On January 11, 2017, Shulkin was nominated by President-elect Donald Trump as United States Secretary of Veterans Affairs.[23] Trump, who had first considered five others, nominated Shulkin after a recommendation by Ambassador David M. Friedman.[1] On February 13, 2017, the United States Senate unanimously confirmed Shulkin as the U.S. Secretary of Veterans Affairs in a 100–0 vote,[24] making him the only cabinet nominee by President Trump to have unanimous consent.[25] He was the first non-veteran to hold the position.[26] In this position, Shulkin oversaw the government's second-largest agency, with over 350,000 employees and 1,700 facilities.[1] Shulkin hoped to increase reliance on private health care for routine procedures, like hearing aids, so the department could focus on its core mission of caring for the wounded.[1]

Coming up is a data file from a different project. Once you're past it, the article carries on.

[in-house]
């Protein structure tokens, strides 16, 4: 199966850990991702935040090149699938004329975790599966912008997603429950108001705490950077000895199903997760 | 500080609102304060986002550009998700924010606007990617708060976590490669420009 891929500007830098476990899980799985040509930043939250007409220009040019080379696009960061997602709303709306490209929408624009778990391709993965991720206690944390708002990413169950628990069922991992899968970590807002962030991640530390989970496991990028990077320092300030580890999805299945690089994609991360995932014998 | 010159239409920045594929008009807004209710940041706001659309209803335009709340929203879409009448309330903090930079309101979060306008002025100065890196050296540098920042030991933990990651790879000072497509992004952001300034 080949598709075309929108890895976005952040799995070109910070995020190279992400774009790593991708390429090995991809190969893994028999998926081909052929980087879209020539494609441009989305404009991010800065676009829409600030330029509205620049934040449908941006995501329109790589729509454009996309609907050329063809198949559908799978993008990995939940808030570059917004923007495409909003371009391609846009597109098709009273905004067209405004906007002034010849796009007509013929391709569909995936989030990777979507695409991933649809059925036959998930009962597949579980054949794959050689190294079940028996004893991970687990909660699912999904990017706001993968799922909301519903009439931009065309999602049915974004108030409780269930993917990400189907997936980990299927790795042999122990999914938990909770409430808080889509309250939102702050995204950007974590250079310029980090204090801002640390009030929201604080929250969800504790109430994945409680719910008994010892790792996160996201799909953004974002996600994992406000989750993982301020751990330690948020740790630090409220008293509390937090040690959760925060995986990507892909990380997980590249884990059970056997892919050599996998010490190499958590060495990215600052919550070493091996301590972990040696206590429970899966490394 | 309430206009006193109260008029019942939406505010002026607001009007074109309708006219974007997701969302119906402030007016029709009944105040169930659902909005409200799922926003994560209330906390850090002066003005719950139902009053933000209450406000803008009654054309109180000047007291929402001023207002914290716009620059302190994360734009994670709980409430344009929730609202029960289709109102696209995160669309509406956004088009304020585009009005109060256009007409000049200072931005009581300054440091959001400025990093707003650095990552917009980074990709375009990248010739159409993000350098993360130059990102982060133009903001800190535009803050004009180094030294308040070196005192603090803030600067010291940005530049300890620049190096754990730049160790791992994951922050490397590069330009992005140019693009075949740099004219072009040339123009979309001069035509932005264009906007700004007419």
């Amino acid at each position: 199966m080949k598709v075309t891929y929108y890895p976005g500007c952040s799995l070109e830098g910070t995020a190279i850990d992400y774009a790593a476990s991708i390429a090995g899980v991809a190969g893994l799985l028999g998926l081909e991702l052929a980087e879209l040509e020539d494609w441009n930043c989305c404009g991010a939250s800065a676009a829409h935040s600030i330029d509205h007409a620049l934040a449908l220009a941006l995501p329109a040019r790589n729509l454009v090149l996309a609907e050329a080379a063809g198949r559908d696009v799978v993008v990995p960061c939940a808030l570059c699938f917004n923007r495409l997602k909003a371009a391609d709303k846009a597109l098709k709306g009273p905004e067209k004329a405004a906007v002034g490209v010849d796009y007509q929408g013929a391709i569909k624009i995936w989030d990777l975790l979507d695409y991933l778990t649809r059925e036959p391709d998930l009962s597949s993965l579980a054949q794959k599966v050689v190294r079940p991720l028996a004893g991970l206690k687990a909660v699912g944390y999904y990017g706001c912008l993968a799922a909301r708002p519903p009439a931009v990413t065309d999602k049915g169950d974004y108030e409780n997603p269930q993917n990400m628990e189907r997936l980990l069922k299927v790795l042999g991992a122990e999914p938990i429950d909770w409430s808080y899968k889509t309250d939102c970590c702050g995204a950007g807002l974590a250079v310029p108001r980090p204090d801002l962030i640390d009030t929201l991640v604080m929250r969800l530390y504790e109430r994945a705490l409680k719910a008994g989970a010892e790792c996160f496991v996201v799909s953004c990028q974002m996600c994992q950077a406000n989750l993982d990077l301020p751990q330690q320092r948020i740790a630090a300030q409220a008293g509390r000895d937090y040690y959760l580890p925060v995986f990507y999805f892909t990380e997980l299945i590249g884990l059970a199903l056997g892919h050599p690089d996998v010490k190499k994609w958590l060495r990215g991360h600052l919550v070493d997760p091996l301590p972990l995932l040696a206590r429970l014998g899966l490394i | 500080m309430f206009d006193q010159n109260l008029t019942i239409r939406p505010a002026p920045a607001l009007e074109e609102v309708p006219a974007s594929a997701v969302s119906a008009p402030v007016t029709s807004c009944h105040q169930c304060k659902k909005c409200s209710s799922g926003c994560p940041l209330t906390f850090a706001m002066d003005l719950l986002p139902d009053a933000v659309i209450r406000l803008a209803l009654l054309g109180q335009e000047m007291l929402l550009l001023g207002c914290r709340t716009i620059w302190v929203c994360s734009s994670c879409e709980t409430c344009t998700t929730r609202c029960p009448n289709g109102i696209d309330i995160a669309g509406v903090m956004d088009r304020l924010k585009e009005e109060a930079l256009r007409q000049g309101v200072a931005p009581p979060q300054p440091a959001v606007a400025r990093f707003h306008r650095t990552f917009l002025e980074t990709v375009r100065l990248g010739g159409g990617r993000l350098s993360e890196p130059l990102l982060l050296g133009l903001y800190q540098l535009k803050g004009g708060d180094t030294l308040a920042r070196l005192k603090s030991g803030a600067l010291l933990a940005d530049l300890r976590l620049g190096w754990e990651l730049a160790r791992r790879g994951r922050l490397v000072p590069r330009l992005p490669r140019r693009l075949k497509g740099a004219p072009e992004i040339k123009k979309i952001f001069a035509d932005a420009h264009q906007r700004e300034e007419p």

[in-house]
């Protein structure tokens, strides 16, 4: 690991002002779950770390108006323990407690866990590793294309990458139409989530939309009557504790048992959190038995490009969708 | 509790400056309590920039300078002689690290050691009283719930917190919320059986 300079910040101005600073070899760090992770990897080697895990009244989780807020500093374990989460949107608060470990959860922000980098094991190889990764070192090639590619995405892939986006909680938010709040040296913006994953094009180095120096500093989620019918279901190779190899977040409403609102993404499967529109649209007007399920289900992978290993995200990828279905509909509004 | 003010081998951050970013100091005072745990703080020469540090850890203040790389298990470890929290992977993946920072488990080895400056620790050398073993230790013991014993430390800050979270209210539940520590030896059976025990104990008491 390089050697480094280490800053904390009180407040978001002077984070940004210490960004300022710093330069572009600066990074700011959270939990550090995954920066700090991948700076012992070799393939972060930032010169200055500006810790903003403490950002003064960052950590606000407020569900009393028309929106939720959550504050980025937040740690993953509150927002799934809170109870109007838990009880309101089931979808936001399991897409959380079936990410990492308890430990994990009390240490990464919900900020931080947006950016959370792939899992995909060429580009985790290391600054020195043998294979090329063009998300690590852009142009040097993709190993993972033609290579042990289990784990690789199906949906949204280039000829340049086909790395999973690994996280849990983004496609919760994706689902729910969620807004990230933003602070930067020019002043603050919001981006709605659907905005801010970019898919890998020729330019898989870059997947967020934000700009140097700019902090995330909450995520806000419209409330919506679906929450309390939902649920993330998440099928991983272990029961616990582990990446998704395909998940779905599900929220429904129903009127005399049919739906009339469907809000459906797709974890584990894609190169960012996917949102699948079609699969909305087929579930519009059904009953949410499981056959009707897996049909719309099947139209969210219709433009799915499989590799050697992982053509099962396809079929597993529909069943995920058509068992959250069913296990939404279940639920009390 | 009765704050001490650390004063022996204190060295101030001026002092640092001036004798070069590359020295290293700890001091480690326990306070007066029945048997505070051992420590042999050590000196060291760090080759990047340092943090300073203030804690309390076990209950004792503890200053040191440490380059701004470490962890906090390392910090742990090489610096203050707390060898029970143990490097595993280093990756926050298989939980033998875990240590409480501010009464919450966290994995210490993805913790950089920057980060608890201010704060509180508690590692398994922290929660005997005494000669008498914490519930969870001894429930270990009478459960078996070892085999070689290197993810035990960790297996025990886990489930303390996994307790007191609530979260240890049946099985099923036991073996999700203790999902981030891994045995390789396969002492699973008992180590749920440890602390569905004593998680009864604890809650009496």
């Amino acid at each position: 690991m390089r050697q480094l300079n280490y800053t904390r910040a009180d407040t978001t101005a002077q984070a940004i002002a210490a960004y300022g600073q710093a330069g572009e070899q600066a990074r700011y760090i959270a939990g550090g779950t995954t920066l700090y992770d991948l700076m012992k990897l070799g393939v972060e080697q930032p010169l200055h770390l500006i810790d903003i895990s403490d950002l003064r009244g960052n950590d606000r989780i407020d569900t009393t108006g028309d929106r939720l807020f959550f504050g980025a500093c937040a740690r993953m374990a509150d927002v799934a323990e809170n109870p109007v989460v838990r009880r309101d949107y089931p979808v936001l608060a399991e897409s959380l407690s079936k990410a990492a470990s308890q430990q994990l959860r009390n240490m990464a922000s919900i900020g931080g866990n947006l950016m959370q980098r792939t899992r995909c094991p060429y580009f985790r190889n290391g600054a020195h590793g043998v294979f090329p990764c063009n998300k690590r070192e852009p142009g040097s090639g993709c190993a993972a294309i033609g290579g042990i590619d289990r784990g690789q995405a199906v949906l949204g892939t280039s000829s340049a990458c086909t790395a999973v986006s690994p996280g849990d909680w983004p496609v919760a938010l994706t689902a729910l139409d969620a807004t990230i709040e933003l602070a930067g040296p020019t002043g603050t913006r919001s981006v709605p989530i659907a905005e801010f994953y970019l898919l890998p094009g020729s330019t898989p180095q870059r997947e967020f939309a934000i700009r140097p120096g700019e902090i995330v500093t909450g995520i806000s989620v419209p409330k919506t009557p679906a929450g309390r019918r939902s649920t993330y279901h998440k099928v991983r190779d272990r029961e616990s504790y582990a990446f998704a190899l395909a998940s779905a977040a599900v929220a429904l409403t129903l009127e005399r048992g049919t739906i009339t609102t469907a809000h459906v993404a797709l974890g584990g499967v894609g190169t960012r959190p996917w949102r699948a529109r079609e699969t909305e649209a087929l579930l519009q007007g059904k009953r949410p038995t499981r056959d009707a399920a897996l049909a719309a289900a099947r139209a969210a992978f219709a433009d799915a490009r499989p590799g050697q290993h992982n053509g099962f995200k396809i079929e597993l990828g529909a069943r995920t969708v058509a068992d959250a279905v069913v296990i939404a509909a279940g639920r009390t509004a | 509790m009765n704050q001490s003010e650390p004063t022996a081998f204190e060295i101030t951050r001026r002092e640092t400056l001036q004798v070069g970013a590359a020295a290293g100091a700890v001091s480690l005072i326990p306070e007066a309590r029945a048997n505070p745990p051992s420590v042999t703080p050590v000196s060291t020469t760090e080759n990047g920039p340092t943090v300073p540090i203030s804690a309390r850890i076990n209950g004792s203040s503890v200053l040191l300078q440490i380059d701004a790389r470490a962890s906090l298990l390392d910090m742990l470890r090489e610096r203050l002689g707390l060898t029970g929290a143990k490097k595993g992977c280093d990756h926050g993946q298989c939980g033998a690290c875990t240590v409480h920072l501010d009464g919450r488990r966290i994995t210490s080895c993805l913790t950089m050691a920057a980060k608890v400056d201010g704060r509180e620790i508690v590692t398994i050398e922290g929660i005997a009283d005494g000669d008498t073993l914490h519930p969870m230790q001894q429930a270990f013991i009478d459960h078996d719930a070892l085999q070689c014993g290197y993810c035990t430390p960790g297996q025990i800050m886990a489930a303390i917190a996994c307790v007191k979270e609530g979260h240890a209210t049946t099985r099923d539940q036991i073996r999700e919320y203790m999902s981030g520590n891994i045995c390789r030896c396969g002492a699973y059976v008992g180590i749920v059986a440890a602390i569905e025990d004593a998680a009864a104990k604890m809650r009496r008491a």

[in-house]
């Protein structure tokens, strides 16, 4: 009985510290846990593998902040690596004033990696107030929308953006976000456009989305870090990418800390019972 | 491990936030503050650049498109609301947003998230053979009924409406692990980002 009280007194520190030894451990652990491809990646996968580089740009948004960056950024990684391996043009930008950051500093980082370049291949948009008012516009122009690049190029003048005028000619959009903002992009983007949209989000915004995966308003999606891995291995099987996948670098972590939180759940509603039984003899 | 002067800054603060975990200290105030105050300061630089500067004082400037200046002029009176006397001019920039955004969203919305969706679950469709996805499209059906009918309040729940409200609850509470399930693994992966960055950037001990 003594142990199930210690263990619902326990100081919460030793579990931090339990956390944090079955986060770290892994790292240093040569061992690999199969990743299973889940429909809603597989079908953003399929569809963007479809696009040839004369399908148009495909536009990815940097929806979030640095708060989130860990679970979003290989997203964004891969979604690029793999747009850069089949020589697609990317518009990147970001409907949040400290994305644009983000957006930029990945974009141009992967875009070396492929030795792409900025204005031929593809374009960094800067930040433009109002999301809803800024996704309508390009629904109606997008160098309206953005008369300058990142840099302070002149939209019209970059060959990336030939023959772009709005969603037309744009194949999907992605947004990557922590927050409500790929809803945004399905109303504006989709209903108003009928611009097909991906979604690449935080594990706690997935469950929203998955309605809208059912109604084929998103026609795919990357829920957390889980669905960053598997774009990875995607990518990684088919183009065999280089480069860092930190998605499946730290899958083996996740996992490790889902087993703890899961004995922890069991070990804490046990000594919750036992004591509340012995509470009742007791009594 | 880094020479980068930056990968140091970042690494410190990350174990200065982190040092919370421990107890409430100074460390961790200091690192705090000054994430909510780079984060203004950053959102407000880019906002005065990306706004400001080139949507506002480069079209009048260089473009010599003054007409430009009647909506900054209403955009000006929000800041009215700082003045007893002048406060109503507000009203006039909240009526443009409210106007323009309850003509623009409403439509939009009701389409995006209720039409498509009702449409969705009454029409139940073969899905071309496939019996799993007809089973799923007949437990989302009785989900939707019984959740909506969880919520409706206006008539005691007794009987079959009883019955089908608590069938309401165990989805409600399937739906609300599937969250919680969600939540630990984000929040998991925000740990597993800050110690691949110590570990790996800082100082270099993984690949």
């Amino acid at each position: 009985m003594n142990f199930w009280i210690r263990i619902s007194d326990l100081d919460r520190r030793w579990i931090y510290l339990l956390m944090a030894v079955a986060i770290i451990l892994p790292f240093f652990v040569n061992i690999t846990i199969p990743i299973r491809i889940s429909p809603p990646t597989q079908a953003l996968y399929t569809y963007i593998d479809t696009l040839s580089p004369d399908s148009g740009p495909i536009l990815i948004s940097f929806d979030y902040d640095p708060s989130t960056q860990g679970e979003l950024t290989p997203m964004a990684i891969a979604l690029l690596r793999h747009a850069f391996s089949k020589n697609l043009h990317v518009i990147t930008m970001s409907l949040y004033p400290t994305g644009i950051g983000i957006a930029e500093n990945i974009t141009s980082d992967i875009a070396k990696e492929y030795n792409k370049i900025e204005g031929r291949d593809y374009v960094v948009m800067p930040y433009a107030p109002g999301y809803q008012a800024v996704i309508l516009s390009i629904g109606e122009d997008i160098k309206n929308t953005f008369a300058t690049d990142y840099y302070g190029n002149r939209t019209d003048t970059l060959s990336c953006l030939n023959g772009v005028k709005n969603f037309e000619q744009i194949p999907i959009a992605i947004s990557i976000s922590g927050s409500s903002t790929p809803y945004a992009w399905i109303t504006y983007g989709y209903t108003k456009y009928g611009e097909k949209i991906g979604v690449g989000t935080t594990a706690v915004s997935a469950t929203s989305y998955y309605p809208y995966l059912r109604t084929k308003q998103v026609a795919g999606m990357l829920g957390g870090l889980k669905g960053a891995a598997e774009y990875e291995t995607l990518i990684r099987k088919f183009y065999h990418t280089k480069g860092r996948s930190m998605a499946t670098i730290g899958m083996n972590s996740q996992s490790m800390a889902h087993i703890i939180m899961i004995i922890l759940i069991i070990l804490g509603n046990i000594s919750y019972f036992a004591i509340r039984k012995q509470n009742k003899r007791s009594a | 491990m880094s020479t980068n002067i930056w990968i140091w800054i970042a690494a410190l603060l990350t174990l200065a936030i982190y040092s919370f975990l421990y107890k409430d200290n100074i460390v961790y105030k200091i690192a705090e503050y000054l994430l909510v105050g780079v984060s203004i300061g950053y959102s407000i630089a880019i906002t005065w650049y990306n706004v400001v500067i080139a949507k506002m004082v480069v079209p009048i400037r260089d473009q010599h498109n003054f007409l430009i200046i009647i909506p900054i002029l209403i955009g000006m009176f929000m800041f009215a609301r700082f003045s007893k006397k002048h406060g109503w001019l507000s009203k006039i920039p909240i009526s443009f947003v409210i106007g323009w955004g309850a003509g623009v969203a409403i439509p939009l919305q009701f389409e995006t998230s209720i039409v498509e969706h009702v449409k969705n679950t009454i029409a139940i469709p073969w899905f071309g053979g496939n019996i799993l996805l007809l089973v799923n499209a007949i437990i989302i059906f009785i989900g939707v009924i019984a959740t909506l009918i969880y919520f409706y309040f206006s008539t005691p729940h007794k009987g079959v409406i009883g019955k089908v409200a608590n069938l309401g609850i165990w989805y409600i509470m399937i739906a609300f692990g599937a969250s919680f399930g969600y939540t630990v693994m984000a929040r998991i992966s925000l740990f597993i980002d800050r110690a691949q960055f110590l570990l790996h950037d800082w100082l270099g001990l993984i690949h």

For President Trump's address to a joint session of Congress on February 28, 2017, Shulkin was the designated survivor in the line of succession of the president.[27]

In April 2017, Shulkin had every VA hospital and clinic begin publicly posting quality data and wait times.[1] He wanted to provide those with a less than honorable military discharge with free mental health care.[1]

In May 2017, behind closed doors, Shulkin asked his VA healthcare directors to get rid of in-house optometry and audiology services to veterans—instead farming out those services to private community care.[28]

In early July 2017, Shulkin announced that any settlement with an employee will require the approval of the undersecretary, assistant secretary or equivalent senior-level official. This effectively stopped all settlements.[29] Lawyer Debra D'Agostino said that this will increase litigation against the VA and taxpayers will be paying for the VA's defense of itself and any illegal actions of its leadership. D'Agostino also said that federal agencies found liable for discrimination or whistleblower retaliation are not penalized as severely as private companies as compensatory damages are limited and there are no punitive damages available.[29]